Office Home and Student 2007 will retail for $149 in the US, but the actually street price will likely be closer to $125. That's a bargain, though you should note that purchasing this product does not qualify you for upgrade pricing to other Office versions, now or in the future. The idea is that you will instead purchase a future Office Home and Student version or pay full price for a higher-end Office version, which, among other things, provides you with upgrading privileges going forward.

Office Basic 2007

New to the 2007 product line is Office Basic 2007, which will only be made available to users with new PC purchases. (That is, you cannot buy Office Basic at retail.) This version literally includes just the basics: Word, Excel, and Outlook, though that probably satisfies the needs of most individuals. Thus, it's a decent offering if you're getting a new PC anyway and don't need tools such as PowerPoint or OneNote (though you could always purchase them separately).

Office Standard 2007

This version is the lowest-end mainstream Office version. It includes Word, Excel, Outlook, and PowerPoint, and retails for $399, though the Upgrade version is available for $239.

Office Small Business 2007

A version of Office aimed at small businesses, Office Small Business 2007 offers Word, Excel, PowerPoint, Outlook with Business Contact Manager, and Publisher, Microsoft's desktop publishing solution. It retails for $449, and the upgrade version is $279.

Office Professional 2007

The mainstream business offering, Office Professional 2007 includes Word, Excel, PowerPoint, Outlook, Access, and Publisher. Access, of course, is Microsoft's desktop-based database tool, and it's been extensively updated in this version for the first time in years. Office Professional will set you back $499, or $329 for the upgrade version.

Office Professional Plus 2007

A premium business offering, Office 2007 Professional Plus is available via volume licensing only and builds on Office Professional 2007. It offers Word, Excel, PowerPoint, Outlook, Access, Publisher, Office Communicator, InfoPath, and server-based content management, forms management, and information rights and policy capabilities. Office Communicator is Microsoft's new enterprise-class instant-messaging and real-time communications client and is new to this Office version. InfoPath is an updated version of Microsoft's electronic forms solution.

Office Ultimate 2007

Microsoft 's high-end retail offering, Office 2007 Ultimate includes Word, Excel, PowerPoint, Outlook with Business Contact Manager, OneNote, Publisher, Access, Groove, and InfoPath. Groove is Microsoft's new peer-to-peer collaboration solution. It was previously sold by Groove Networks as Groove Virtual Office. (Groove founder Ray Ozzie is now Microsoft's CTO and Chief Software Architect.) Office Ultimate costs $679, or $539 for the upgrade version.

Office Enterprise 2007

A versatile Office version for businesses, Office Enterprise is also available only via volume licensing. This version of the suite includes Word, Excel, PowerPoint, Outlook, Access, Publisher, Office Communicator (instant messaging), InfoPath, OneNote, Groove, and server-based content management, forms management, and information rights and policy capabilities.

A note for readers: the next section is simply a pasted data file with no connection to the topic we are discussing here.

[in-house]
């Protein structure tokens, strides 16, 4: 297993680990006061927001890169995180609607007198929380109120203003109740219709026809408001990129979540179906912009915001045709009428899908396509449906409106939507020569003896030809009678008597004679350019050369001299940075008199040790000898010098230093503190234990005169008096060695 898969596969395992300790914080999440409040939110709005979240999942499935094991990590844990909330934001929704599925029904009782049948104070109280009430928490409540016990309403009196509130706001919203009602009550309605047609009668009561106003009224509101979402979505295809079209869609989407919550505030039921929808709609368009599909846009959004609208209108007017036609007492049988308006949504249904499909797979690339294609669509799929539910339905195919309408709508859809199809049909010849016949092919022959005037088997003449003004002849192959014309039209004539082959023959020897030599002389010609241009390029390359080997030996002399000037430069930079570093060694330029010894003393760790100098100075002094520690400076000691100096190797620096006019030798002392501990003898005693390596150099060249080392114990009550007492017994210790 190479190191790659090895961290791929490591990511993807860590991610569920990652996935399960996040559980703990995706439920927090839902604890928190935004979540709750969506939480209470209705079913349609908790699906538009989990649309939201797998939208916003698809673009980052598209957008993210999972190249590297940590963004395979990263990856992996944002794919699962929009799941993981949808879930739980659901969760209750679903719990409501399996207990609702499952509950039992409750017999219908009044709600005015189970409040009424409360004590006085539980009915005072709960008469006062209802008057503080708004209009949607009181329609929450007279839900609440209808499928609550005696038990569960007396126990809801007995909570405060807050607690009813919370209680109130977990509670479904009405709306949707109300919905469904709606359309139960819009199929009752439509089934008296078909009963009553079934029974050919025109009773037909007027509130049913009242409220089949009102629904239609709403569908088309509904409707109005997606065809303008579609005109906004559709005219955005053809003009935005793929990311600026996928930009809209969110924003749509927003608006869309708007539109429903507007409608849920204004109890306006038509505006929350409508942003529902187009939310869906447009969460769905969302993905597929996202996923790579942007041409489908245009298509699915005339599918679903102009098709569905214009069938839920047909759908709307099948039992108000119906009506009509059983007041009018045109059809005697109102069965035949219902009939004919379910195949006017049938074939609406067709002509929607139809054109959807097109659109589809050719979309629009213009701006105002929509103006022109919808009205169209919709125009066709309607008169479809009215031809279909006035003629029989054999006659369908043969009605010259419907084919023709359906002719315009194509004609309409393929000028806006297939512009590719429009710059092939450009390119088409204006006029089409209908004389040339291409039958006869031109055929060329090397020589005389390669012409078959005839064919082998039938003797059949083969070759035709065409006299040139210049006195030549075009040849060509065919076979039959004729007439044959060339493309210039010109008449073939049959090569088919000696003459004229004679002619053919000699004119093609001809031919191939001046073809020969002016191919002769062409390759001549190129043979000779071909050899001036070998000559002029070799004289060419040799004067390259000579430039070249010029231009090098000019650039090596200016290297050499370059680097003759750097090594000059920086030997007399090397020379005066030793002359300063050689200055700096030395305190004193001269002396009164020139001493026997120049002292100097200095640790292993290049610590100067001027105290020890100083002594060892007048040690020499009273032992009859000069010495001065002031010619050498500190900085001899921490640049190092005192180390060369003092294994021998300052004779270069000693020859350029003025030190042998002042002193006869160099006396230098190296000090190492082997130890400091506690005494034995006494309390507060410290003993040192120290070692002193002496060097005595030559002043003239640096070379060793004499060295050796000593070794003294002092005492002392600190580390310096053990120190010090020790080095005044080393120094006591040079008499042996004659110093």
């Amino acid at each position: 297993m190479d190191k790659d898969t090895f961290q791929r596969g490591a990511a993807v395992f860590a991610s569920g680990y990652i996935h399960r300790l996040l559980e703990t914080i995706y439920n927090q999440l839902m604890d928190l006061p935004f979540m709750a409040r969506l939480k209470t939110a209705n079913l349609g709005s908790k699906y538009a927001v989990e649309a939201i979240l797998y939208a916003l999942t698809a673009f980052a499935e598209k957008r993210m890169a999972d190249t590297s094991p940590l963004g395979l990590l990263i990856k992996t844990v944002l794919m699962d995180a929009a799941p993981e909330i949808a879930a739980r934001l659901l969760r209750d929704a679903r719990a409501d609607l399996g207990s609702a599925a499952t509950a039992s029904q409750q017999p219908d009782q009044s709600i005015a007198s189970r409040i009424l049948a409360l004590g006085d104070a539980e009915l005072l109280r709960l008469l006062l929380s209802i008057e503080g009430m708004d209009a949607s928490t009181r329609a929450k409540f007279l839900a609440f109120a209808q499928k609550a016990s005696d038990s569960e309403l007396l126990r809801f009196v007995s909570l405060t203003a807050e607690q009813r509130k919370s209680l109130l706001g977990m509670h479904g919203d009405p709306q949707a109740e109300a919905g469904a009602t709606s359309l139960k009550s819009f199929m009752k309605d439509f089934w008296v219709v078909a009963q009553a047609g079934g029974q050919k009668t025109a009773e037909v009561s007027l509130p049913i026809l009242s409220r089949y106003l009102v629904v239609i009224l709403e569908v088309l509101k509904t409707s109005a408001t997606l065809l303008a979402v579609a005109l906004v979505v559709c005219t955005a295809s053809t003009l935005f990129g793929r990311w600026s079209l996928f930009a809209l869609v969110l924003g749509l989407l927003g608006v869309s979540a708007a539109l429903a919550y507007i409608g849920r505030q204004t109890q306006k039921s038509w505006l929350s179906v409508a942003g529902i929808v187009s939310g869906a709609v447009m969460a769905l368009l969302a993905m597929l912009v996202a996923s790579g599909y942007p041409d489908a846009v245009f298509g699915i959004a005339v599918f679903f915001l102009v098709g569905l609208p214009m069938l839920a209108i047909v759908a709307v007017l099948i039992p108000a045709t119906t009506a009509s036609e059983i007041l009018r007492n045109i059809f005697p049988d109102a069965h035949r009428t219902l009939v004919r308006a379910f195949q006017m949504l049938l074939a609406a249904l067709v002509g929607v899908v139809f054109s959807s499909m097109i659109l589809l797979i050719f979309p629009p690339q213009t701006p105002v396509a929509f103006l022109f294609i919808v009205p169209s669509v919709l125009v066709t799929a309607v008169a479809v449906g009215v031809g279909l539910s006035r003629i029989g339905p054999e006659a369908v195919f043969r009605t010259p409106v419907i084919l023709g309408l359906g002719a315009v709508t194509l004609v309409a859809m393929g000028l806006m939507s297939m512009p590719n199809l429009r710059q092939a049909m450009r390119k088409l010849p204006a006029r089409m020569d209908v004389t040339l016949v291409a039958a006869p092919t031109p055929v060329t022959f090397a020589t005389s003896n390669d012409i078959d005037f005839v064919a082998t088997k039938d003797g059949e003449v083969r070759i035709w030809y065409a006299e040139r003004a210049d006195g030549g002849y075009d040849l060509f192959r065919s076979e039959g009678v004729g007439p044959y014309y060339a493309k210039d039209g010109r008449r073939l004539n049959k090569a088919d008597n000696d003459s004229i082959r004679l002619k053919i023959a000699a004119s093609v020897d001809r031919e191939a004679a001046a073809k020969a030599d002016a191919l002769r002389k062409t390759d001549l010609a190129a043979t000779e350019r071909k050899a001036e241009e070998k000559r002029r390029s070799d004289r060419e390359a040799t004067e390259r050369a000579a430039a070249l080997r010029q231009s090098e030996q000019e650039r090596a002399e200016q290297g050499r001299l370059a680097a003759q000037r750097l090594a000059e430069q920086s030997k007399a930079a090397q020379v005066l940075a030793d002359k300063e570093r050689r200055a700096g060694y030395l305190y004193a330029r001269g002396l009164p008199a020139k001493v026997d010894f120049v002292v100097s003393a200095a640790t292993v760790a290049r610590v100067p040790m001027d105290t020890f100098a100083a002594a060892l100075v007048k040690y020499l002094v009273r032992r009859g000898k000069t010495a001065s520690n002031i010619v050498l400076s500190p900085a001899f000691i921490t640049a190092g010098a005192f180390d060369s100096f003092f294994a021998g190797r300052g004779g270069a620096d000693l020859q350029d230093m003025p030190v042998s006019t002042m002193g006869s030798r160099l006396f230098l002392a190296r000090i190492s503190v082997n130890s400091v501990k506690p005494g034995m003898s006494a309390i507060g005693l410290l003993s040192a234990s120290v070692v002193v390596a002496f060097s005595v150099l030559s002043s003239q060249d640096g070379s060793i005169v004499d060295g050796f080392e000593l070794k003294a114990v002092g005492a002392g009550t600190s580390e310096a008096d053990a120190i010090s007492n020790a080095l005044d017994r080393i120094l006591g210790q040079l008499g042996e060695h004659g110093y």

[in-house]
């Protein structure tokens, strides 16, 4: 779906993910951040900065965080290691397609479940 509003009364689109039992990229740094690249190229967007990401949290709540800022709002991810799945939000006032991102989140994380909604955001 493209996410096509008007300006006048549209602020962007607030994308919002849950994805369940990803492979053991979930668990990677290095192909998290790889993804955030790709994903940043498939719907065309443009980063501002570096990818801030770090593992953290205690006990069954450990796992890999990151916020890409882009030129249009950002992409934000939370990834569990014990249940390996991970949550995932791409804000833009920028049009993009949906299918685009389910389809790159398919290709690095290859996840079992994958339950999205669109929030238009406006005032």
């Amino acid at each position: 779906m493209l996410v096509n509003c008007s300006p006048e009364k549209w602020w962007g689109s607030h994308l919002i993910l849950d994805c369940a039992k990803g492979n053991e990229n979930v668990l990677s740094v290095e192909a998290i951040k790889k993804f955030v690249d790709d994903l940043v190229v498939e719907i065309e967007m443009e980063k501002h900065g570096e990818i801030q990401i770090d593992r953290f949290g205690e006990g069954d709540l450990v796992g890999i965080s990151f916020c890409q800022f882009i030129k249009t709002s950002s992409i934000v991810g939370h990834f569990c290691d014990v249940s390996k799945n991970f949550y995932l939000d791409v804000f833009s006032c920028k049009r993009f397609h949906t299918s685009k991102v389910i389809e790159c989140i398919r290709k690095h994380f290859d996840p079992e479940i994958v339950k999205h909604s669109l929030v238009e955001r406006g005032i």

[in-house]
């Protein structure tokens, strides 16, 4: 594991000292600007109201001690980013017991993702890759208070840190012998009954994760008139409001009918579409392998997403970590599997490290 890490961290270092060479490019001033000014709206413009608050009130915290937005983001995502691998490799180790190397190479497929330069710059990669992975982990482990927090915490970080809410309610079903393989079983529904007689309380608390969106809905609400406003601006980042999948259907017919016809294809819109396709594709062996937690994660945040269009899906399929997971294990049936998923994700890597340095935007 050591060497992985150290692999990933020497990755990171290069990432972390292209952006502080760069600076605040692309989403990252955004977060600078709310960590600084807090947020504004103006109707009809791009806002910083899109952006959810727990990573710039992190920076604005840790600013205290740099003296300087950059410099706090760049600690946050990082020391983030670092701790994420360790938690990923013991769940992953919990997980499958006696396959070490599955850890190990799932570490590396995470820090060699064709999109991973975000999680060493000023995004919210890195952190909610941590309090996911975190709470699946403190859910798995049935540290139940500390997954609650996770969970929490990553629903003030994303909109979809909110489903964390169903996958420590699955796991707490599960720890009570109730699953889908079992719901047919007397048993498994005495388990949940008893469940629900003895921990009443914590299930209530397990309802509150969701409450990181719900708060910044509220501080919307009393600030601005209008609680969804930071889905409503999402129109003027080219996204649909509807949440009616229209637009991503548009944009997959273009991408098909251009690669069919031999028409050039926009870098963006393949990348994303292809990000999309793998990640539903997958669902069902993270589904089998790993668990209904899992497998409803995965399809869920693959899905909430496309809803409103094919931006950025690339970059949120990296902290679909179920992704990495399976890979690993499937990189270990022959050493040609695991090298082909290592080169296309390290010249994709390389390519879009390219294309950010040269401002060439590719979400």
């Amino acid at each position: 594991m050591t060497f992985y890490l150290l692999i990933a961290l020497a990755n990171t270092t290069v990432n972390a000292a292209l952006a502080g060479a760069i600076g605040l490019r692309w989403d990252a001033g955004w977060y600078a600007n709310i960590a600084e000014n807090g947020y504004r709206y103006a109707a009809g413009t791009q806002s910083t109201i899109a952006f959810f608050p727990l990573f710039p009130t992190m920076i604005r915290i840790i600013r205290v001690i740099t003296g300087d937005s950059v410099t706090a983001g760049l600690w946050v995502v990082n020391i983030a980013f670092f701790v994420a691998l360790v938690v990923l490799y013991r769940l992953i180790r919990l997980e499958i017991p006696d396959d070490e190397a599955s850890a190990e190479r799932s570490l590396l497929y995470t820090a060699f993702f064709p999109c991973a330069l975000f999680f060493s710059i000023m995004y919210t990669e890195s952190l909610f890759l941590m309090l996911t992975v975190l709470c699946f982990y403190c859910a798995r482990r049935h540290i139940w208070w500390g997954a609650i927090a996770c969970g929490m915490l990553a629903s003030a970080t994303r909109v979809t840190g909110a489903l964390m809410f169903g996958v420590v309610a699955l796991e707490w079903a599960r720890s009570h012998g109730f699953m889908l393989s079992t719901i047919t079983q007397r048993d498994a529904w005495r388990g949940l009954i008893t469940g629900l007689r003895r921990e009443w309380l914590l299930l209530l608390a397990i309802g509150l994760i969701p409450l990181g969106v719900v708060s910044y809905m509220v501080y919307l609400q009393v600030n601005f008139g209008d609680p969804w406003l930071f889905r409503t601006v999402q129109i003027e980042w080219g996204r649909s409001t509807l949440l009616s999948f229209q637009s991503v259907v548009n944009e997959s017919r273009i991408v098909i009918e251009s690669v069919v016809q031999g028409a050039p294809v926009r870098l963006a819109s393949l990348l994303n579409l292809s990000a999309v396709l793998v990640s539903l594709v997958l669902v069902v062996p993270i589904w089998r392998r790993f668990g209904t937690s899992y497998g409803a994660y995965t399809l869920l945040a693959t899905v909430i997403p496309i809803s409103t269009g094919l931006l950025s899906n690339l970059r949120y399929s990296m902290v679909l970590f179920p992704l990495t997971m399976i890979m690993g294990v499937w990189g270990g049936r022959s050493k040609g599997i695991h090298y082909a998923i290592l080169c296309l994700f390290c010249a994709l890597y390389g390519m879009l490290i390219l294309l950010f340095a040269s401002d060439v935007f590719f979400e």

Other Office 2007 applications

In addition to the Office suites noted above, you can of course purchase Office 2007 applications individually. Microsoft also offers various Office-branded applications that are not made available as part of any Office suite, including Office Project Standard and Professional (project management), Office SharePoint Designer (a Web site designer and FrontPage replacement that focuses on SharePoint-based Web sites), and Visio Standard and Professional (business and technical diagramming). Check out my Office 2007 FAQ for complete pricing information.

Office 2007 servers

Microsoft's line of Office-based servers expands dramatically with this release. In addition to Office SharePoint Server 2007, SharePoint Server 2007 for Search, and Project Server 2007, which are all upgrades to previous versions, the company is offering three new servers: Office Forms Server 2007, Office Groove Server 2007, and Project Portfolio Server 2007. Each of these products is available only via volume licensing. Microsoft has also enhanced its Office server licensing. In addition to "base" Client Access Licenses, or CALs, the company now offers additive CALs that provide additional features. For example, the additive CAL for Office SharePoint Server provides access to spreadsheet publishing and reporting (among other things).

Office Live

In addition to the Office 2007 desktop and server products, Microsoft also offers a set of semi-related free and subscription-based services called Office Live (see my preview). Despite the branding, these services have little to do with Office 2007 and are not considered part of the Office 2007 product family.

Looking ahead

Like Windows Vista, Office 2007 is both broad and deep, with an amazing array of new functionality, especially when you consider the maturity of many of the products. But thanks to a new user interface, that functionality is easier to find and master than ever before. In the next part of this review, I'll examine this new user interface, and the other advances that are common across all of many of the applications that make up Office 2007.